Today's worst person in the (infosecurity) world

Summary:Borrowing a page from Keith Olbermann's Countdown playbook, I nominate security researcher Michal Zalewski as today's the worst person in the world (of info security) for releasing details of a zero-day exploit of Internet Explorer as what he calls an act of "civil disobedience". For some reason, Zalewski thinks it's OK to put millions of IE users at risk to make a public statement about his issues with how Microsoft works with the security community.

Borrowing a page from Keith Olbermann's Countdown playbook, I nominate security researcher Michal Zalewski as today's the worst person in the world (of info security) for releasing details of a zero-day exploit of Internet Explorer as what he calls an act of "civil disobedience". For some reason, Zalewski thinks it's OK to put millions of IE users at risk to make a public statement about his issues with how Microsoft works with the security community.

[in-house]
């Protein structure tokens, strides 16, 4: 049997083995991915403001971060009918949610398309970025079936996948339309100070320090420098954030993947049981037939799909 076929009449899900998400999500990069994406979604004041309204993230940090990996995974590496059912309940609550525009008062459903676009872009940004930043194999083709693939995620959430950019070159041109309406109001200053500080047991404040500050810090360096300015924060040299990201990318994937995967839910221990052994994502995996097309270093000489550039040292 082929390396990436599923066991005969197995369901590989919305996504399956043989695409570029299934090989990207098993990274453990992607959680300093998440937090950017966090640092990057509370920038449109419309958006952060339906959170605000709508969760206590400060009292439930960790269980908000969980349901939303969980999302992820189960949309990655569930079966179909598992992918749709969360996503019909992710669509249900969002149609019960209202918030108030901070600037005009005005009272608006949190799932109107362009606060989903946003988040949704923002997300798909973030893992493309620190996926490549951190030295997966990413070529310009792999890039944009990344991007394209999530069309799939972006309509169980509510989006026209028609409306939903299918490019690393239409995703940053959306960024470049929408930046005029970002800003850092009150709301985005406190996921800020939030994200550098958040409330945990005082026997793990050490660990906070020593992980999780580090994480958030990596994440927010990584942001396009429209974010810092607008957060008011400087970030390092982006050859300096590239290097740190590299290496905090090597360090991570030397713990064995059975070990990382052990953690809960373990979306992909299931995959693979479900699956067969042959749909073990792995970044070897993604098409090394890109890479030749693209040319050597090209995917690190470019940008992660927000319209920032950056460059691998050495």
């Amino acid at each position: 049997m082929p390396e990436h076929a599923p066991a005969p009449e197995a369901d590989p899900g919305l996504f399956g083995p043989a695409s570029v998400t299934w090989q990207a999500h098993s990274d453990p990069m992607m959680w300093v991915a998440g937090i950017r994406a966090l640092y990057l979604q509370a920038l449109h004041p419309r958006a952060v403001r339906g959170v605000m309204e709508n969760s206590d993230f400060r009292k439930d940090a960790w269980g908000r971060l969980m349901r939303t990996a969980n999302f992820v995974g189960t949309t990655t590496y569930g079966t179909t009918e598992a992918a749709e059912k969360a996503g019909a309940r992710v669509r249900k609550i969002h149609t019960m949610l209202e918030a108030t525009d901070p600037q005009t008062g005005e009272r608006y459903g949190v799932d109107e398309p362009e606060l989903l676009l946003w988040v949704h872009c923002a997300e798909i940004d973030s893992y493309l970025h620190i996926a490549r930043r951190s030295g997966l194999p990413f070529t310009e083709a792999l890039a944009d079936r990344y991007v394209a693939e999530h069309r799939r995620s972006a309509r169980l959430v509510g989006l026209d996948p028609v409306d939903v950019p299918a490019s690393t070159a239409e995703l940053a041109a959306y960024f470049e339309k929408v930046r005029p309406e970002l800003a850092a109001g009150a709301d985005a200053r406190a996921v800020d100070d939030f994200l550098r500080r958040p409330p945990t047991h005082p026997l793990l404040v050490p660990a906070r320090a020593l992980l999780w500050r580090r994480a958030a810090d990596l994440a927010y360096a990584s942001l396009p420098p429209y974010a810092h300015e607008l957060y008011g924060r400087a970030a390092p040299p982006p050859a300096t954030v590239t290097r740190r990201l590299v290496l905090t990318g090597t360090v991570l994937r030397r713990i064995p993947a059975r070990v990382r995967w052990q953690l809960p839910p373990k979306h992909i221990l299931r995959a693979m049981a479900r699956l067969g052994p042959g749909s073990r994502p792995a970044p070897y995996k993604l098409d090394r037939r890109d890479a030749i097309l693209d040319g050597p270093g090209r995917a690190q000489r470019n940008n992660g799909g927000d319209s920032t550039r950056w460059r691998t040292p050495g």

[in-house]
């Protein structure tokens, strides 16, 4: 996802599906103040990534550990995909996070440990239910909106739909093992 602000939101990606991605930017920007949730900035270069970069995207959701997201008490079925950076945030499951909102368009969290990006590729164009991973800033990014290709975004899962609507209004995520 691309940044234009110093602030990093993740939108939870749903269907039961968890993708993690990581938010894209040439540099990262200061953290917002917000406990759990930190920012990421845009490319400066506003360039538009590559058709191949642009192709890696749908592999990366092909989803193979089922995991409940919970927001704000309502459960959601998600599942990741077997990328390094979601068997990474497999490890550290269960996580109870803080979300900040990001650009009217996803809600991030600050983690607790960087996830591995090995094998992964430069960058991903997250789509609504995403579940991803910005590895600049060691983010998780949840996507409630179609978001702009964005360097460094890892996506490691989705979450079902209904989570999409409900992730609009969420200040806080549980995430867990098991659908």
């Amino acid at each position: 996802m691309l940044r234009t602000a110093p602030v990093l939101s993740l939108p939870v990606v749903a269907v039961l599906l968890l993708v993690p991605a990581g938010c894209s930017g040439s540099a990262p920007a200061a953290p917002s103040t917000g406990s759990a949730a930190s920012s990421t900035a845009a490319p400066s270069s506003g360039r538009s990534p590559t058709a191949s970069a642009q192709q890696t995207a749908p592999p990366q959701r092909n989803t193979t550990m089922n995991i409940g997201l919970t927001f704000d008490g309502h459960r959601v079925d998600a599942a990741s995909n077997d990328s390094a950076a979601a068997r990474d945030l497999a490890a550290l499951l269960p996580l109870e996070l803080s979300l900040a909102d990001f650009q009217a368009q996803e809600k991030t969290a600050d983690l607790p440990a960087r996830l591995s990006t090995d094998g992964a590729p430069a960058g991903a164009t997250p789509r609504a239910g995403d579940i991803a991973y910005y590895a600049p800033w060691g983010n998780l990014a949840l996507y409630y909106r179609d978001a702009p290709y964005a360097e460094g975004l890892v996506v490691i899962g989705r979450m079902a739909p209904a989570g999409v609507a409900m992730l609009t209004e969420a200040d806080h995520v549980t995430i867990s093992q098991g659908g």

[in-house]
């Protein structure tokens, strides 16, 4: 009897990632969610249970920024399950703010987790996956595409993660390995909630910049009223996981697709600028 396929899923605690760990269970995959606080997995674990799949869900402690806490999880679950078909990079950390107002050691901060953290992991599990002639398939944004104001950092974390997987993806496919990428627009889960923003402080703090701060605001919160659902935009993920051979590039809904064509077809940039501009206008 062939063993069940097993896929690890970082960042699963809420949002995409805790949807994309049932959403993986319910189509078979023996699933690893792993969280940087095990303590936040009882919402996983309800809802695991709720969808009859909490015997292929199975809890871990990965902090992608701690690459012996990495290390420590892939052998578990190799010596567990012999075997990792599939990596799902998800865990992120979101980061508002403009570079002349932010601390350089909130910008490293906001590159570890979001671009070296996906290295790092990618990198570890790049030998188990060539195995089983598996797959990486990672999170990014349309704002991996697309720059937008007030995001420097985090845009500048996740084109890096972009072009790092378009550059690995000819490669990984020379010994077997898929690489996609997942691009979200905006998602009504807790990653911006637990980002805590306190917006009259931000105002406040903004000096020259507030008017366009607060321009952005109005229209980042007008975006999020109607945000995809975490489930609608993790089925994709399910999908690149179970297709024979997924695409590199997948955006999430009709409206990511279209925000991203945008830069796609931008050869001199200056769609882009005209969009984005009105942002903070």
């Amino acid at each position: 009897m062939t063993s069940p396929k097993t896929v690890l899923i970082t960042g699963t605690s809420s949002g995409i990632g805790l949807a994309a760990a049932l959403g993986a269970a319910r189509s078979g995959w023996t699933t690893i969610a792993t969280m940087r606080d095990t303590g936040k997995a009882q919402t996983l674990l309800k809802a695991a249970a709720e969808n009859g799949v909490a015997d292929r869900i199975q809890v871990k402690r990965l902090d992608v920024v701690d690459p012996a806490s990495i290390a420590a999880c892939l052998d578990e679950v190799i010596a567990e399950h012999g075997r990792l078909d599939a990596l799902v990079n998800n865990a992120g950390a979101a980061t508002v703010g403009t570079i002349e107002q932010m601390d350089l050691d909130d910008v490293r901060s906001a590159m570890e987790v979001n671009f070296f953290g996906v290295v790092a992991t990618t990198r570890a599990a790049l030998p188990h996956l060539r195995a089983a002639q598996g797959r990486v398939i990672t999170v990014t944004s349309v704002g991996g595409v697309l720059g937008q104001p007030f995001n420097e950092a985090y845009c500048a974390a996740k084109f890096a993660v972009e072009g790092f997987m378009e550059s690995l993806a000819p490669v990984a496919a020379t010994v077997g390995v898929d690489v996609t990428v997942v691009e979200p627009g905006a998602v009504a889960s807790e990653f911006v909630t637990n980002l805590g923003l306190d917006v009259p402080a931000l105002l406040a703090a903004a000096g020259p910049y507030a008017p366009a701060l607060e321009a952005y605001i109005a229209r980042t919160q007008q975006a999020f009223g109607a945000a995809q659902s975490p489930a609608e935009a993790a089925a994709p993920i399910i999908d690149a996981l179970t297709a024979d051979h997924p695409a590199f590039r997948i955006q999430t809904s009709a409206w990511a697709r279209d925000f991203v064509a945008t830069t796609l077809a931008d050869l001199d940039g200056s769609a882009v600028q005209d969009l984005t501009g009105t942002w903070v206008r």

As we used to say in my neighborhood growing up, "What a yutz!"

eWEEK has details concerning the exploit and Zalewski's "unapologetic" posture regarding his unilateral decision to go public with the exploit without sharing his findings with Microsoft. If you want the technical details, read their coverage. What has me shaking my head in disbelief is the unmitigated arrogance and complete lack of concern for consequences his grandstanding displays. The eWEEK article quotes Zalewski as saying,

"I didn't give an advance notification to Microsoft, because I strongly oppose their handling of the vulnerability patching process. Although I can't make a difference, it's the tiny bit of civil disobedience I can afford whenever I can reasonably believe that no immediate harm would be done to third parties."

I surely hope his "reasonable belief" is correct. If he's wrong, millions of people will potentially pay the price for this bonehead stunt. I'm in no mood to debate the merits of his justifications for taking this approach. It's a bad decision.

Topics: Malware

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